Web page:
Ellis explores many social issues from class divide, to racism. The novel is powerful in terms of subject matter, but I have several concerns about the execution of the writing:

  • The dialogue is overly formal- even when it’s letters or whispers between the girls. This may be a reflection of their culture but I think Canadian teens will see it as forced and artificial. It doesn’t have a natural flow that some authors master.
  • For a story of forbidden love there was a serious lack of heat. To go against the laws of their country and family to be together I would expect more chemistry between them. They acted more like best friends than lovers for the most part.
  • The adults are all despicable. This is often the case in YA where the teens are the heroes and the parents are villainized. I think their flaws should be explored but there should be a couple of adults who are well rounded people, not just caricatures. In this novel there were many adults barely mentioned and those that had an emphasis were defined entirely by their flaws.
    • The shallow, vain, nostalgic guests at the tea parties lead by Farrin’s superficial and selfish mother
    • Farrin’s exploitative, greedy, prejudice father
    • Sadira’s mentally absent father

The only exception is the principal who shows some kindness in the end but given what she has done, and the circumstances I don’t think this came close to redeeming her as a figure of good.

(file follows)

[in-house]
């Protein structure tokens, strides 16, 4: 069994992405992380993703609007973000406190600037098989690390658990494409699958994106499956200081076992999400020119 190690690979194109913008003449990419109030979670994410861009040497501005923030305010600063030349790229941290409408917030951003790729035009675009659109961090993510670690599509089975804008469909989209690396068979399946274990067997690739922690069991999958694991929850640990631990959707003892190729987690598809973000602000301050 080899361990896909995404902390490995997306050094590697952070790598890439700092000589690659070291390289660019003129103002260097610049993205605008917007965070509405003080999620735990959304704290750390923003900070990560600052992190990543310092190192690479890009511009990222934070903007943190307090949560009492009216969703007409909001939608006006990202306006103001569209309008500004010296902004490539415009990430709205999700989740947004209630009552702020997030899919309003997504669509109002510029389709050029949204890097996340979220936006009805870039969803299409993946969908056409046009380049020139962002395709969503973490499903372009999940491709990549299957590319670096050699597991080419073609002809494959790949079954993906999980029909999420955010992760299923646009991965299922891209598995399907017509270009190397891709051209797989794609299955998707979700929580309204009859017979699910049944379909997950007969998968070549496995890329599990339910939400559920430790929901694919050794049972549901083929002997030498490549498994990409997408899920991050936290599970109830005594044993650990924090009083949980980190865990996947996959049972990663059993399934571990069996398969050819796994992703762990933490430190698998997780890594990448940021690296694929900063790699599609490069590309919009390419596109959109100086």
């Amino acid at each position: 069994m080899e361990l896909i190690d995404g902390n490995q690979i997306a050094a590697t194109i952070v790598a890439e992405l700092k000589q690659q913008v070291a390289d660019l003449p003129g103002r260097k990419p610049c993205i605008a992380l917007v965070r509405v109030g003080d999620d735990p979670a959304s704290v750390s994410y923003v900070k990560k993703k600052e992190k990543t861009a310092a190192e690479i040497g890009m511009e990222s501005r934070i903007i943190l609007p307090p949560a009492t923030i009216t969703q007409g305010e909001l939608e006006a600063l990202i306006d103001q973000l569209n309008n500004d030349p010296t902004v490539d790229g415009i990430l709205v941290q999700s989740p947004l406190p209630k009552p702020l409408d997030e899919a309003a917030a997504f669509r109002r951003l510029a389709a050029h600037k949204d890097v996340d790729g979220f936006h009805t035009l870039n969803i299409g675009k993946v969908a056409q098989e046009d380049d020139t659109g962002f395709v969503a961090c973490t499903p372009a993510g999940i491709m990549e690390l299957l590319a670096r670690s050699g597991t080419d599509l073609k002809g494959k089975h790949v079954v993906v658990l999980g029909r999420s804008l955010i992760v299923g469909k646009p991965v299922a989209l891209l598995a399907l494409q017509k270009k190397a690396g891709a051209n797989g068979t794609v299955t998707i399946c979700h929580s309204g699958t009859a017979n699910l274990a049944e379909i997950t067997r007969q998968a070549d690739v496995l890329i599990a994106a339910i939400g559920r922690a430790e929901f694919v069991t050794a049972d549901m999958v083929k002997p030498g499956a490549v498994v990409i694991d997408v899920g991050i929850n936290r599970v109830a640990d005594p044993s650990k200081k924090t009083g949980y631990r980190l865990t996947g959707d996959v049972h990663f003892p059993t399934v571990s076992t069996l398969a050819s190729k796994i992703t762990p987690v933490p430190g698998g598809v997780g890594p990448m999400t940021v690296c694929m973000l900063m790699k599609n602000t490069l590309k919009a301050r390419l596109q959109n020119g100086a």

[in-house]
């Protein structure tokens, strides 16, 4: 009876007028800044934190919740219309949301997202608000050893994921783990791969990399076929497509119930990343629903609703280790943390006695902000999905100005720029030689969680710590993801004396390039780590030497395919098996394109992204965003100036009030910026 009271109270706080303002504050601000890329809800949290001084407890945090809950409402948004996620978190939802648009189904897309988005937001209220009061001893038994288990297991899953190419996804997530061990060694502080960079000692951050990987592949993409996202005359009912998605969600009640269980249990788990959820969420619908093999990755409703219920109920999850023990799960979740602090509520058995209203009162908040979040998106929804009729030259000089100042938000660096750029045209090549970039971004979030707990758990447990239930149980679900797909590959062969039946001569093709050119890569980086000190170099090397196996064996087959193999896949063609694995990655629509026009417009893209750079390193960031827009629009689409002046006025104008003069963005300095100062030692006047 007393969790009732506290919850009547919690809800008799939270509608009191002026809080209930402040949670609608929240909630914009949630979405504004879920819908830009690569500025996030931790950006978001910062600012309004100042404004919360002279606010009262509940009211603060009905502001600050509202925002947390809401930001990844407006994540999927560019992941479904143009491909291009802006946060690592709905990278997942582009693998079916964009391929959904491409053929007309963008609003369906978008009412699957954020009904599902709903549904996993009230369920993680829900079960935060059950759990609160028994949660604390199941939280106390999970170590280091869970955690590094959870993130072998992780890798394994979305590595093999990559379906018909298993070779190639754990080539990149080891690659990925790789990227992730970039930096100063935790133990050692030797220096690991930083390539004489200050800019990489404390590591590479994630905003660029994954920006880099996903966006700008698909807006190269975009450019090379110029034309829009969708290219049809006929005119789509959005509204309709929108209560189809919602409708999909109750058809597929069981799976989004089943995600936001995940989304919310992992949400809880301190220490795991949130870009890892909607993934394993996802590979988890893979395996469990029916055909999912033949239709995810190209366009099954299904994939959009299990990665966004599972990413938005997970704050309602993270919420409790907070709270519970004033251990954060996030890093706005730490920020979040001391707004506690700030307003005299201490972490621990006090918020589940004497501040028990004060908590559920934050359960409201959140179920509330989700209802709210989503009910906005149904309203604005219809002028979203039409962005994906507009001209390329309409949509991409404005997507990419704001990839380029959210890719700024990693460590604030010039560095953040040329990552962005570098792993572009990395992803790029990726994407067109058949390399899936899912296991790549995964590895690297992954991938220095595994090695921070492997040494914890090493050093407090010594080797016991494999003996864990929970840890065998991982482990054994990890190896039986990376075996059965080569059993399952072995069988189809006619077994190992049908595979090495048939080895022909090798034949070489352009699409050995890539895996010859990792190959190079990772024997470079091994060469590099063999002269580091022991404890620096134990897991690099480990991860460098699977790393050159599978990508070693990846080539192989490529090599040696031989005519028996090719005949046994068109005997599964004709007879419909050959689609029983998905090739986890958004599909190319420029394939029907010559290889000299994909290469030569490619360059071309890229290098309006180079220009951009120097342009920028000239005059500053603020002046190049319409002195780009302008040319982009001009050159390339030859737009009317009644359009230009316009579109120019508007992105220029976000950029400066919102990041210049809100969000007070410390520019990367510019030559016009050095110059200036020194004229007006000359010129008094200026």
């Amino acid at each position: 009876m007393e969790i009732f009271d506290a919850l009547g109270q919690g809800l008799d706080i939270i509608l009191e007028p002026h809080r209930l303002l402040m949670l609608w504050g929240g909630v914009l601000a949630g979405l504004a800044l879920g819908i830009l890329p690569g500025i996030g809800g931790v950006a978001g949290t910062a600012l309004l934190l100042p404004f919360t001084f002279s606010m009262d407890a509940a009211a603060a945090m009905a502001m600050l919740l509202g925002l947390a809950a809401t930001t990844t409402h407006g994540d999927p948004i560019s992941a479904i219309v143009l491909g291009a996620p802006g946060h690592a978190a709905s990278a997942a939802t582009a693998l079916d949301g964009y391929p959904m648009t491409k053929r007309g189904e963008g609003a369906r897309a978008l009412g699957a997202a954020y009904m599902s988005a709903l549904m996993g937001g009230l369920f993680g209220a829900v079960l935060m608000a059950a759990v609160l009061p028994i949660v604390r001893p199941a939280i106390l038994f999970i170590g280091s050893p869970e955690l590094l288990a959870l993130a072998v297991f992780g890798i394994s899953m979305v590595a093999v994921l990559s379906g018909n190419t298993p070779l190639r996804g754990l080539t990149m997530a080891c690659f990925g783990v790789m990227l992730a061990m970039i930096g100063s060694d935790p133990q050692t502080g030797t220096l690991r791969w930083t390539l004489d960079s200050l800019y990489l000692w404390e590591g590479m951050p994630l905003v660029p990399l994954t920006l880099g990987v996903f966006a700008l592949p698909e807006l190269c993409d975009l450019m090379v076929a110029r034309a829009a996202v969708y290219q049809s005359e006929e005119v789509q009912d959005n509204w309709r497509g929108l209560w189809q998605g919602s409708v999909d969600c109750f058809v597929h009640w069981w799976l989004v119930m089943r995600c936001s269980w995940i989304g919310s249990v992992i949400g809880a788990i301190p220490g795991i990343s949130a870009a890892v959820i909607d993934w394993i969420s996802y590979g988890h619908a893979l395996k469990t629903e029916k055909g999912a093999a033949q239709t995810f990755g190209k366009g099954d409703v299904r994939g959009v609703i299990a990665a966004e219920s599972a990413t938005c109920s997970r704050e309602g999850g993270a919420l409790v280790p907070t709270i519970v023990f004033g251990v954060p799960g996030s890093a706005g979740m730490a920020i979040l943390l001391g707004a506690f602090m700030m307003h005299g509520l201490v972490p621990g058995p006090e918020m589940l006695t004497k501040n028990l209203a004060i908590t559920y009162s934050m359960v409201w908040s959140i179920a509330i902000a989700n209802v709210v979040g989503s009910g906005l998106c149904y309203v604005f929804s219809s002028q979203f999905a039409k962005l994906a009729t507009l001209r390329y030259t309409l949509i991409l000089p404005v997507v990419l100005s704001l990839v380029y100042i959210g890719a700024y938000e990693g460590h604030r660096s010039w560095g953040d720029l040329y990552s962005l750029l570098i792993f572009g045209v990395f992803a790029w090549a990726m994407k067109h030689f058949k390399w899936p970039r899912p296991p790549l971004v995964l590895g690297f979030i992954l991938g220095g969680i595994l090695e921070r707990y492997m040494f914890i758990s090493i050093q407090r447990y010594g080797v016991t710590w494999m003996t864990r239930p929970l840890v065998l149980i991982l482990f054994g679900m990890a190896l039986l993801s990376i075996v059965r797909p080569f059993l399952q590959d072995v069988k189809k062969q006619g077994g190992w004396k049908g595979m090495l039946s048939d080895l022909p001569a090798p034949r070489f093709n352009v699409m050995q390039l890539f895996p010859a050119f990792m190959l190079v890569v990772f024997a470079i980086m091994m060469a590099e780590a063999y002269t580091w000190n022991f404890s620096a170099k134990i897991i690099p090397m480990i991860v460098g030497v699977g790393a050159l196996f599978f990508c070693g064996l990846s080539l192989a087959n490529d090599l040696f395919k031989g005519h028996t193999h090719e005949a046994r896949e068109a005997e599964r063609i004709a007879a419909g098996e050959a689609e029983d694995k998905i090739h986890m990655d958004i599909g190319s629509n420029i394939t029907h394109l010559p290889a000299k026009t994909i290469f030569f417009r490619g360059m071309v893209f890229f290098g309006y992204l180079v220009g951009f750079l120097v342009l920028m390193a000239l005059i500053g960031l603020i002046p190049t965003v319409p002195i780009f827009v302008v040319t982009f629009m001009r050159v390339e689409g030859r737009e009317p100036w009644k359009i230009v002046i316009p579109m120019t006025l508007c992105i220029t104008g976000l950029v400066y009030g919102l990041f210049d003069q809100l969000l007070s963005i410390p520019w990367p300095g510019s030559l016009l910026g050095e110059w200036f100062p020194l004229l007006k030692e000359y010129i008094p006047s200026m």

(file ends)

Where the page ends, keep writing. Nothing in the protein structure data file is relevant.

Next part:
Farrin liked to think that the demons in her stories were just demons but she learned that they were a reflection of the negativity she saw in the people around her, and the leaders of all the countries- for the book doesn’t take sides, she criticizes all parties.


Dance of the Banished

Danced of the Banished is a fictional story based on true circumstances. It’s a sad story of violence, discrimination and exploitation in 1914, but it’s also about a long distance romance.

The most enjoyable and enlightening part for me is when Zeynep encounters the missionaries and is baffled by how the “civilized” people trying to force their culture on others is not as wise and functional as the “savages” .

This is something that could enrich a history of social studies class. However, I can’t see any average Canadian teens reading it for pleasure. The pace is slow, the dialogue is choppy and the narrators don’t have youthful “voices” that I feel will appeal to teens.